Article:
Summer 2000, p.7

Signs Abound. Traffic Calming to Come?

With the recent inauguration of the DOT's new School Safety Engineering Department, the New York City Department of Transportation is poised to build the traffic calming that will save children's lives. Traditionally, the DOT has responded to the city's cries for student-friendly streets with signs and more signs. In fact, in the past few months alone, thousands of new high-visibility school crossing signs have been put up by the DOT and will soon be seen around every school in the five boroughs. These brighter and more reflective fluorescent yellow-green signs are the final product of a gargantuan school sign inventory project that dates back multiple DOT Commissioners.

While the stop sign inventory and replacement program show the DOT is hearing parental complaints about their children's safety, signs are not a panacea. Many traffic safety experts agree that more is less when it comes to signs because of the visual clutter they create. Sign clutter has been such a big concern with the DOT that the agency refused to post speed limit signs until forced to by mayoral order in the late 1990's. While signs create an expectation of a clearly defined behavior, drivers often ignore them.

In contrast, traffic calming engineering has been proven over decades to reduce both the number and severity of pedestrian crashes. Traffic-calmed streets compel drivers to slow down to speeds that allow them greater time to react to unexpected situations -- like a child darting across the street to retrieve a ball. If a lower speed crash does occur, it is less likely to kill or seriously injure. Thorough and serious traffic calming measures are the only antidote for the malady of child pedestrian accidents. This is especially true because children are much less careful than adults and far more vulnerable to injuries from speeding and traffic. This is why school-based traffic calming programs, like The Bronx Safe Routes to School, are particularly effective reducing child pedestrian crashes.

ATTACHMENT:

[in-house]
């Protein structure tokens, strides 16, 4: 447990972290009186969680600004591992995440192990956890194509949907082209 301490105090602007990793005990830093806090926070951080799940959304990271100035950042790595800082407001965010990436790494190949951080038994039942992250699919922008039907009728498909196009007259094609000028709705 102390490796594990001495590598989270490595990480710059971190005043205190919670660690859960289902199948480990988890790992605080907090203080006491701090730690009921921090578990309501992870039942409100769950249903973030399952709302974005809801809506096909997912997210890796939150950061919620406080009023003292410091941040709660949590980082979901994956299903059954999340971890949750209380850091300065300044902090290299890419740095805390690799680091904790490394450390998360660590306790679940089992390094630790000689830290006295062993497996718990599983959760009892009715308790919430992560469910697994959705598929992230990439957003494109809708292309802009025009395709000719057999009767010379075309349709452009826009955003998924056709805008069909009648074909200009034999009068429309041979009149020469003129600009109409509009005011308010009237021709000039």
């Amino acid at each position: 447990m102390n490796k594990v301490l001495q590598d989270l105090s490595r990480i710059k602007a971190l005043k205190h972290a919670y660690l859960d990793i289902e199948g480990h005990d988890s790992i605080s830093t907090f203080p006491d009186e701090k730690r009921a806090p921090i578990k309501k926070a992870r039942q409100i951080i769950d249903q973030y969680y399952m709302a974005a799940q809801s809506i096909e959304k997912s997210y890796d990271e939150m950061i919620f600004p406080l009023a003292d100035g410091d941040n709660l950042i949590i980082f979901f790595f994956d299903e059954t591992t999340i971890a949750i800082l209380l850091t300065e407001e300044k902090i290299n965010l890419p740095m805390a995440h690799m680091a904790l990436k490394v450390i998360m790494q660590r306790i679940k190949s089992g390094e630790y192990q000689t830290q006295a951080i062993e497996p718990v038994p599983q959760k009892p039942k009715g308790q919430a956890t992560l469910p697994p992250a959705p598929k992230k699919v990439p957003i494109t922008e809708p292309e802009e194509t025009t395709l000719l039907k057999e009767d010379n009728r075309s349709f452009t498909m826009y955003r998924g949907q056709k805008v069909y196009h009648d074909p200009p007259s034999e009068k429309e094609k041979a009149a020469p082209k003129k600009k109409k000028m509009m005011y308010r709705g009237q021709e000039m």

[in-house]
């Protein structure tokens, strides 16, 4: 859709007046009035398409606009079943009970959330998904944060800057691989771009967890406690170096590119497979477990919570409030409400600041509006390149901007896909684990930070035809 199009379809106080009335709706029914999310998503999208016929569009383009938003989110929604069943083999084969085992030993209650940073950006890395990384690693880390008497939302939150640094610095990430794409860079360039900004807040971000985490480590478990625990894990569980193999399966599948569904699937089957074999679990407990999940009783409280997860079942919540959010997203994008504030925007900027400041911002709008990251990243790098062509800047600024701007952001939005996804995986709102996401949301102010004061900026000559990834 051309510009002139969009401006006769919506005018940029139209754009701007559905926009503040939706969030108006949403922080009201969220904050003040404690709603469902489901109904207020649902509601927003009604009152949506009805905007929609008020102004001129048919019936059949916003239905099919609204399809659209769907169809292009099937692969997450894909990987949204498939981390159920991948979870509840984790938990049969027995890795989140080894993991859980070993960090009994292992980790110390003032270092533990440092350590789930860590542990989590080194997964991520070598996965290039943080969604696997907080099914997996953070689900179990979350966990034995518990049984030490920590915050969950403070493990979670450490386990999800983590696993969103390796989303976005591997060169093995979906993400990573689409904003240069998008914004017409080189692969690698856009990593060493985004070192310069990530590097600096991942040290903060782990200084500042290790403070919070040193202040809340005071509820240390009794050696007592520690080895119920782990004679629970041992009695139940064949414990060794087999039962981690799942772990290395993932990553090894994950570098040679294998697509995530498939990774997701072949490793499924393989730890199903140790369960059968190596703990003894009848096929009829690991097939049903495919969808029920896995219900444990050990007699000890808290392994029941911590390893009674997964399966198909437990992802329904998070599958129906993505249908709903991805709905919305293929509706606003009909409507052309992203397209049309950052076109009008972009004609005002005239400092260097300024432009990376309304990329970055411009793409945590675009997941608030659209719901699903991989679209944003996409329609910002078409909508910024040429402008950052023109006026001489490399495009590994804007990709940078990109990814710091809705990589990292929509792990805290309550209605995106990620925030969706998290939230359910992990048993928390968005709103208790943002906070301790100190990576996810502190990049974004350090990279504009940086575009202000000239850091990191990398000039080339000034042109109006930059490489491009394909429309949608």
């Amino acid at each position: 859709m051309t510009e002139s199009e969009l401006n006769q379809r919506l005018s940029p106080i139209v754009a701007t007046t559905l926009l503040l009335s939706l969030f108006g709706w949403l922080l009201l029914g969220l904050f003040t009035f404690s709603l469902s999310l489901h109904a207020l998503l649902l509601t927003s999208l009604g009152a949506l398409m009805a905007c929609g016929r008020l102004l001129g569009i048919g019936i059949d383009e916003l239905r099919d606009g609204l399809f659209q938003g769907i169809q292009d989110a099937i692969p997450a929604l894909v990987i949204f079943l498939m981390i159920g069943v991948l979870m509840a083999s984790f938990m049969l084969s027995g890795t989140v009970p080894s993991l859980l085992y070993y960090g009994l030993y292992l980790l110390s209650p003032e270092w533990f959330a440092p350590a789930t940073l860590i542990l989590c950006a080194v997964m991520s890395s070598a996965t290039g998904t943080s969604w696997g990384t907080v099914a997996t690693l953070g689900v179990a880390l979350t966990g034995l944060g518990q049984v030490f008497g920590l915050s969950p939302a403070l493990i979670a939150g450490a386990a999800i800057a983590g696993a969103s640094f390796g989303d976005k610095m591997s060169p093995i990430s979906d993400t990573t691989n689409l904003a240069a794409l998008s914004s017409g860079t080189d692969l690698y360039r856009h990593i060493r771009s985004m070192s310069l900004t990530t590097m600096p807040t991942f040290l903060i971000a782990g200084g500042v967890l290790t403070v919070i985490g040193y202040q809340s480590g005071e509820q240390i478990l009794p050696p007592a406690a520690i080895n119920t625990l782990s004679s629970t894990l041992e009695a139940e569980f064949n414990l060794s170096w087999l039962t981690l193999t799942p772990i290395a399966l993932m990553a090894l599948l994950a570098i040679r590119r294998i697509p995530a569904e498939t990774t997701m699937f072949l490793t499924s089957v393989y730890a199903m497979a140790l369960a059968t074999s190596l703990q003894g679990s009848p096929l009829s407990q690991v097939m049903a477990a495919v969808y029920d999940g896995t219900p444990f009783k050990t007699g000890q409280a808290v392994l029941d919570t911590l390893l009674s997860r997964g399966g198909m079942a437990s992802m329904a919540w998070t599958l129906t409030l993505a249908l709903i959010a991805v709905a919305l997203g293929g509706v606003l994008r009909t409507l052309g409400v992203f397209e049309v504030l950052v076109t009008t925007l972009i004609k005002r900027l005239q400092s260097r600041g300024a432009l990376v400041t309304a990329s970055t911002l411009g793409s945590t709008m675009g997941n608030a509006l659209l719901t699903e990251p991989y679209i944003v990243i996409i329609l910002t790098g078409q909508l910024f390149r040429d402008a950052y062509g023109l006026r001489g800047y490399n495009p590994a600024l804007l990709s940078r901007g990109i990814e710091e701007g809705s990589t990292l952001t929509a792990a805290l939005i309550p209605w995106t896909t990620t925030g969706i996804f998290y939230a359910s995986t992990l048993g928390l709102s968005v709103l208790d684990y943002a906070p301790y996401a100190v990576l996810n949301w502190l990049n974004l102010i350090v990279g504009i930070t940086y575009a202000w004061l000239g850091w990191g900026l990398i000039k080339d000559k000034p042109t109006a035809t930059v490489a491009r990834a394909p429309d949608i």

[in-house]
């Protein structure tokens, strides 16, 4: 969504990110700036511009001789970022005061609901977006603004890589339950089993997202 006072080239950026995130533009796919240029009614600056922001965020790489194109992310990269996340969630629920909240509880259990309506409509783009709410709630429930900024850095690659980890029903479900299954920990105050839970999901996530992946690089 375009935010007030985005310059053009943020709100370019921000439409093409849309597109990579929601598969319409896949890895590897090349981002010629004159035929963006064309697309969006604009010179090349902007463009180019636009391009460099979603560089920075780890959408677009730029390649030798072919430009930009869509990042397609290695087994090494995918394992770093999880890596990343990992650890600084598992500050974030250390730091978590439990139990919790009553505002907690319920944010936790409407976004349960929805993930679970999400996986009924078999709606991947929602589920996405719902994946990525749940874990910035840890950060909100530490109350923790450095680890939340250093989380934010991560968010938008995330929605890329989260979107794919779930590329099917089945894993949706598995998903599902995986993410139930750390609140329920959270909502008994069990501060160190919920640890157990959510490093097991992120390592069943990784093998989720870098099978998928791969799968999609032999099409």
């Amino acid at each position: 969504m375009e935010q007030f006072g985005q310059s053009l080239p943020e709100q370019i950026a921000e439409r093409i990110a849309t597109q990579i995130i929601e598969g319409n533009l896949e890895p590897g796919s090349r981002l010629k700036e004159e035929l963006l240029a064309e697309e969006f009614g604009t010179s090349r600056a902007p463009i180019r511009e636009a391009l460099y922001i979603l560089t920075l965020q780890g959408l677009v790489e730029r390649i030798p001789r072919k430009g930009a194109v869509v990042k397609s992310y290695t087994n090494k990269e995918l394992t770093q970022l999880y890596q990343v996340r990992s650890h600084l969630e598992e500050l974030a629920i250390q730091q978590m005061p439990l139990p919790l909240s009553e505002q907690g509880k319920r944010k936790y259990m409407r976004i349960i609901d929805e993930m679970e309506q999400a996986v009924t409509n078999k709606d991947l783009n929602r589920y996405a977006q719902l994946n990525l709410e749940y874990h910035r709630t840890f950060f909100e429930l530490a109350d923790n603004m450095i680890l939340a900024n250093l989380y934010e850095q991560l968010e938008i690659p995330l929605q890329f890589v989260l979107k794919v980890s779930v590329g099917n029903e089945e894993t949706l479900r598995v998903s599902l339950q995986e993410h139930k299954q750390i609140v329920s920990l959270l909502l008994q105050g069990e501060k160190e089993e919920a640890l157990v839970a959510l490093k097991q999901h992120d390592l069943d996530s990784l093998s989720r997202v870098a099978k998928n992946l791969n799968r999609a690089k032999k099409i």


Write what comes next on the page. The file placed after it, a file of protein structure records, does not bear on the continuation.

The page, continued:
With signs in place, the DOT's School Safety Engineering Department can move beyond the polite suggestion of a sign to traffic calming devices that will make the streets safer. T.A. encourages the DOT to keep moving forward.

Read the latest news on this subject.

When was the last time that your six year-old actually stood still for more than five minutes? Without abdicating responsibility as parents to teach our children 'street smarts,' we need to realize that children will be children, and make streets safer with this in mind. The best thing we can do for our children, in addition to teaching them 'streets smarts', is to make sure that the streets they walk are safe and traffic calmed. The Center for Disease Control (CDC) has identified five physical and mental factors that make children unusually "bad pedestrians," even when they know the rules:

  • Children are short and have short legs. They don't move as quickly as grownups, and they're easily hidden behind cars and SUV's.
  • Children have a hard time identifying where sounds come from and have not yet fully developed their peripheral vision.
  • Children are inattentive and impulsive. They are likely to choose the shortest route across streets, often darting out mid-block or entering the roadway between parked cars.
  • Young children can't assess the threat of traffic. Their senses are not as well developed as adults, they process information more slowly, and they don't have the experience necessary to anticipate driver behavior.
  • Children make up their own rules of the road, such as believing that they are protected within the confines of a painted crosswalk.